Reuse a BGP AS Number Across Multiple Sites

In the Redistribute IGP Information Into BGP exercise, you practiced using BGP with a service provider offering MPLS/VPN services. At that time, the service provider gave you two autonomous systems (one per site), which might not be feasible for large service providers1. In this lab, you’ll practice a more realistic scenario in which you get the same BGP AS number for all sites.

Lab topology

Existing BGP Configuration

The routers in your lab use the following BGP AS numbers. The ISP routers do not advertise local prefixes; your routers advertise their loopbacks.

Node/ASN Router ID Advertised prefixes

Your routers have these EBGP neighbors. netlab configures them automatically; if you’re using some other lab infrastructure, you’ll have to configure EBGP neighbors and advertised prefixes manually.

Node Router ID /
Router AS/
Neighbor AS
Neighbor IPv4
ce1 65000
pe1 65100
ce2 65000
pe2 65100

PE1 and PE2 run OSPF and exchange BGP routes over an IBGP session.

Start the Lab

Assuming you already set up your lab infrastructure:

  • Change directory to session/1-allowas_in
  • Execute netlab up (device requirements, other options)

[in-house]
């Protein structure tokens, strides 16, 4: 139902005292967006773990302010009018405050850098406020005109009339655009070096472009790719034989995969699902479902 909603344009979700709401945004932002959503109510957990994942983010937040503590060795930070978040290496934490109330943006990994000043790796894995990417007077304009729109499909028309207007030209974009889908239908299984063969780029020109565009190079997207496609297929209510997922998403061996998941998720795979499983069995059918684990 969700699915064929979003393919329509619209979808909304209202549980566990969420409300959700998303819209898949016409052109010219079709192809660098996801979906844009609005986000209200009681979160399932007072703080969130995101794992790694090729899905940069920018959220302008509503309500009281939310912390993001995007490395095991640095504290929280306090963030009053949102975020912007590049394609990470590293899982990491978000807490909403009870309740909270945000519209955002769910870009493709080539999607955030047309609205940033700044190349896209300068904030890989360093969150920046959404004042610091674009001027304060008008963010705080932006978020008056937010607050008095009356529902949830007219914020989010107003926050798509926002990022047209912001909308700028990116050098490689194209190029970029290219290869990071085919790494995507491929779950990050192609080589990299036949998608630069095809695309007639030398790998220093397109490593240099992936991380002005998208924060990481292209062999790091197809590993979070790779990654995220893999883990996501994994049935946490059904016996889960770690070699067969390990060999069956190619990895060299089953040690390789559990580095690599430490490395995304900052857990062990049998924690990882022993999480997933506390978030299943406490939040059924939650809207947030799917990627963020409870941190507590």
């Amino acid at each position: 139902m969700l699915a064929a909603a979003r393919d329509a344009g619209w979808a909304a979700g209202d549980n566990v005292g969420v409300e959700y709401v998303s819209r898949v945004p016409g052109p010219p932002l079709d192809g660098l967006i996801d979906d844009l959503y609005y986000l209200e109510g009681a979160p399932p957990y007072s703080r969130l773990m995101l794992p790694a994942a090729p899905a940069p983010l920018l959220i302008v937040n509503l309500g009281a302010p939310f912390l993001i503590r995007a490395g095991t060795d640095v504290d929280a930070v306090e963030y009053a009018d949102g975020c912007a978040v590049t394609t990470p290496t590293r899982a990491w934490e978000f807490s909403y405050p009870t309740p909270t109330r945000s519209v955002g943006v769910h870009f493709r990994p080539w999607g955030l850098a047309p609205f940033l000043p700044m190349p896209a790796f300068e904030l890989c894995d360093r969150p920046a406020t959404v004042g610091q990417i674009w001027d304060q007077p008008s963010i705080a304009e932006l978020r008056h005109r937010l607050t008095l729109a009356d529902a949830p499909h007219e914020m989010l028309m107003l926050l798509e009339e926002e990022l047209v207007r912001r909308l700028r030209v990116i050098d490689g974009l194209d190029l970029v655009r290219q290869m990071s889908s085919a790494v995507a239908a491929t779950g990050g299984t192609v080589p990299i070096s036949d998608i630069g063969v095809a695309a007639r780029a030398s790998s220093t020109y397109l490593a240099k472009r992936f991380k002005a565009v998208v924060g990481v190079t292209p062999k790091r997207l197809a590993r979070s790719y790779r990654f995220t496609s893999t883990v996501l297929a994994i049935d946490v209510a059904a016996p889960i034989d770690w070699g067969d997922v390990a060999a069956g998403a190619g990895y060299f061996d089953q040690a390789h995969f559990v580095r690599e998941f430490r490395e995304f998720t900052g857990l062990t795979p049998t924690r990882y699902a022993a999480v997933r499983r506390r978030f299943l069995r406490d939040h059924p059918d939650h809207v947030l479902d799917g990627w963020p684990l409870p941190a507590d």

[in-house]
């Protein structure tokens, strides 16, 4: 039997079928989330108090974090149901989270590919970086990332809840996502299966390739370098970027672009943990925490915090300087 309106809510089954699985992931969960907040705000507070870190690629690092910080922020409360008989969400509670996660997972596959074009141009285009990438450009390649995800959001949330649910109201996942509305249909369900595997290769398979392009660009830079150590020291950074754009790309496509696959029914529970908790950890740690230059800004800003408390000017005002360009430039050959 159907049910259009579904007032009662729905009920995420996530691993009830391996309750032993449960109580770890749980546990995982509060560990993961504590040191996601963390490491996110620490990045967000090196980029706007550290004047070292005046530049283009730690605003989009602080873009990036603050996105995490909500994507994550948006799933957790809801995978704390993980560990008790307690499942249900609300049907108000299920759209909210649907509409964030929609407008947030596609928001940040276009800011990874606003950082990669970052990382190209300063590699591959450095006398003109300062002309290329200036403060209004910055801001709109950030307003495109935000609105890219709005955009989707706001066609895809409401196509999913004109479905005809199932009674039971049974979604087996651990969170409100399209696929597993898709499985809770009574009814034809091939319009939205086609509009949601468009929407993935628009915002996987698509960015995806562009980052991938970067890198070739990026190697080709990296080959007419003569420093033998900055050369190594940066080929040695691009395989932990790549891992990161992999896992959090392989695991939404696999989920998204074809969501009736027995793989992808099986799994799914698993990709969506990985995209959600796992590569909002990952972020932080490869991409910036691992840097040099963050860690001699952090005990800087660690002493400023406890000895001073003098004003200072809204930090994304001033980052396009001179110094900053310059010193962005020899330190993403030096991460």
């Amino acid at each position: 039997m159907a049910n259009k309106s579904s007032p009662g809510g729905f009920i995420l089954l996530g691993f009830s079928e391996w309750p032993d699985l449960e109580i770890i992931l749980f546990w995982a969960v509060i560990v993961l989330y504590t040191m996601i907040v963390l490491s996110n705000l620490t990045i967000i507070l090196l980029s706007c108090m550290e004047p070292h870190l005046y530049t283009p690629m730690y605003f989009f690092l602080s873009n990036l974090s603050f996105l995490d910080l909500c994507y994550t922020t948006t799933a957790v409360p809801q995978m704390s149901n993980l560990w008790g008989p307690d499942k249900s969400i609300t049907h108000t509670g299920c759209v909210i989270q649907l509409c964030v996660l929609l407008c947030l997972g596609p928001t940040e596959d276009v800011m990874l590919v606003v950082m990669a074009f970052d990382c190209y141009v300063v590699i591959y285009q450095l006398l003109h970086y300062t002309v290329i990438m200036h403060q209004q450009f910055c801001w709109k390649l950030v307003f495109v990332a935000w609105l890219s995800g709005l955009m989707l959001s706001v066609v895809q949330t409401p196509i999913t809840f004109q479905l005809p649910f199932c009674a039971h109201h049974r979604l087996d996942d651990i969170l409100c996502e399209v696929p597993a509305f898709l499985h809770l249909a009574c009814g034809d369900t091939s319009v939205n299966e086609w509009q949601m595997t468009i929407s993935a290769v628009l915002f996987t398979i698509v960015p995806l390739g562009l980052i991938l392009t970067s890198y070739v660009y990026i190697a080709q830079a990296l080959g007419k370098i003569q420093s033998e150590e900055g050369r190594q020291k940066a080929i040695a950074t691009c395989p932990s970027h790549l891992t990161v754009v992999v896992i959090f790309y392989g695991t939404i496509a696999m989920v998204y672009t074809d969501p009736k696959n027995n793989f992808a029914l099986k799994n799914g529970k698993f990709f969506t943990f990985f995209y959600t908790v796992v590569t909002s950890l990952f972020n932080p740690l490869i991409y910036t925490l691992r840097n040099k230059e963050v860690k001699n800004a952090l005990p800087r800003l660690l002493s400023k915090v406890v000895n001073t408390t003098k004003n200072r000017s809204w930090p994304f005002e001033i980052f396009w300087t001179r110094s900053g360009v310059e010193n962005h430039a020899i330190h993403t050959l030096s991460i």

• Log into your devices (CE1, CE2) with netlab connect and verify that they have established EBGP sessions with the PE routers.

Note: netlab will configure IP addressing, BGP sessions, and BGP prefix advertisements on all routers. It will also configure OSPF between PE1 and PE2. You must manually configure your routers if you’re not using netlab.

The Problem

Assuming your routers are configured correctly, you should see the local loopback address in the BGP table. For example, this is how the BGP table looks on CE1 running Arista EOS:

ce1>show ip bgp | begin Network
          Network                Next Hop              Metric  AIGP       LocPref Weight  Path
 * >            -                     -       -          -       0       i

The loopback prefixes are propagated to the PE-routers and are visible in their BGP tables: